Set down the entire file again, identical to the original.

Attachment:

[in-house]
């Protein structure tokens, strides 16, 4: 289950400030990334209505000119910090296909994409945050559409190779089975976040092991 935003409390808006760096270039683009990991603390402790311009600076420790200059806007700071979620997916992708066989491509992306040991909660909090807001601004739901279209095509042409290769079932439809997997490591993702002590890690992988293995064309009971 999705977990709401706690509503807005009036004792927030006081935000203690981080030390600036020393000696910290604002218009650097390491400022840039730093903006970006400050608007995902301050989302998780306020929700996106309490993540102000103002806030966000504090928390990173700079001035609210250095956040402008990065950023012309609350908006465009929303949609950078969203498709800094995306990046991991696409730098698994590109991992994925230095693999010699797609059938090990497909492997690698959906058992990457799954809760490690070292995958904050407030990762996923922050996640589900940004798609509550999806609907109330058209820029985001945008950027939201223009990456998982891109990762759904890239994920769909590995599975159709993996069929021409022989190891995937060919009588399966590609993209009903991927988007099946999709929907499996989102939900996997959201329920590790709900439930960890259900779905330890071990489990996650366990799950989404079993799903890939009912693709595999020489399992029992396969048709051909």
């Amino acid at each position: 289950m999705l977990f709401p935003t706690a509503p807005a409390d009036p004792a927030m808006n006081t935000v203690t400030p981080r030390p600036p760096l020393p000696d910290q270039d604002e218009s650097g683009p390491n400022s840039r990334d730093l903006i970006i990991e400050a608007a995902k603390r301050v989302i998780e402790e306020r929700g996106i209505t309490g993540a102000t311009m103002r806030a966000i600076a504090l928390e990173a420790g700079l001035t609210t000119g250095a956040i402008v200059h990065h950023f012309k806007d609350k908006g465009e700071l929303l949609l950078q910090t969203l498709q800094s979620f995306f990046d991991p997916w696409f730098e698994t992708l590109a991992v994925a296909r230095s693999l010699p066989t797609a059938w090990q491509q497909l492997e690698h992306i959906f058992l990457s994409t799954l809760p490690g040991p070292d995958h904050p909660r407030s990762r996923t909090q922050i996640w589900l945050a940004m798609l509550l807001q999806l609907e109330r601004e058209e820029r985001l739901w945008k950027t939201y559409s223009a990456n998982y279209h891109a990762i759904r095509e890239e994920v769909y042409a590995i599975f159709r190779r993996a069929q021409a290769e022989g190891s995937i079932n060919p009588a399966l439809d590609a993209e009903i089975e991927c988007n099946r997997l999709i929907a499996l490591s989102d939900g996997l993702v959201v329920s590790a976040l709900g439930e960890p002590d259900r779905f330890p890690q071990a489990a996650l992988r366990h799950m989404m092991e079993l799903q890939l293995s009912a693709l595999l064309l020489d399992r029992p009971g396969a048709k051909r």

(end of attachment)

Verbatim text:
[in-house]
């Protein structure tokens, strides 16, 4: 289950400030990334209505000119910090296909994409945050559409190779089975976040092991 935003409390808006760096270039683009990991603390402790311009600076420790200059806007700071979620997916992708066989491509992306040991909660909090807001601004739901279209095509042409290769079932439809997997490591993702002590890690992988293995064309009971 999705977990709401706690509503807005009036004792927030006081935000203690981080030390600036020393000696910290604002218009650097390491400022840039730093903006970006400050608007995902301050989302998780306020929700996106309490993540102000103002806030966000504090928390990173700079001035609210250095956040402008990065950023012309609350908006465009929303949609950078969203498709800094995306990046991991696409730098698994590109991992994925230095693999010699797609059938090990497909492997690698959906058992990457799954809760490690070292995958904050407030990762996923922050996640589900940004798609509550999806609907109330058209820029985001945008950027939201223009990456998982891109990762759904890239994920769909590995599975159709993996069929021409022989190891995937060919009588399966590609993209009903991927988007099946999709929907499996989102939900996997959201329920590790709900439930960890259900779905330890071990489990996650366990799950989404079993799903890939009912693709595999020489399992029992396969048709051909």
């Amino acid at each position: 289950m999705l977990f709401p935003t706690a509503p807005a409390d009036p004792a927030m808006n006081t935000v203690t400030p981080r030390p600036p760096l020393p000696d910290q270039d604002e218009s650097g683009p390491n400022s840039r990334d730093l903006i970006i990991e400050a608007a995902k603390r301050v989302i998780e402790e306020r929700g996106i209505t309490g993540a102000t311009m103002r806030a966000i600076a504090l928390e990173a420790g700079l001035t609210t000119g250095a956040i402008v200059h990065h950023f012309k806007d609350k908006g465009e700071l929303l949609l950078q910090t969203l498709q800094s979620f995306f990046d991991p997916w696409f730098e698994t992708l590109a991992v994925a296909r230095s693999l010699p066989t797609a059938w090990q491509q497909l492997e690698h992306i959906f058992l990457s994409t799954l809760p490690g040991p070292d995958h904050p909660r407030s990762r996923t909090q922050i996640w589900l945050a940004m798609l509550l807001q999806l609907e109330r601004e058209e820029r985001l739901w945008k950027t939201y559409s223009a990456n998982y279209h891109a990762i759904r095509e890239e994920v769909y042409a590995i599975f159709r190779r993996a069929q021409a290769e022989g190891s995937i079932n060919p009588a399966l439809d590609a993209e009903i089975e991927c988007n099946r997997l999709i929907a499996l490591s989102d939900g996997l993702v959201v329920s590790a976040l709900g439930e960890p002590d259900r779905f330890p890690q071990a489990a996650l992988r366990h799950m989404m092991e079993l799903q890939l293995s009912a693709l595999l064309l020489d399992r029992p009971g396969a048709k051909r």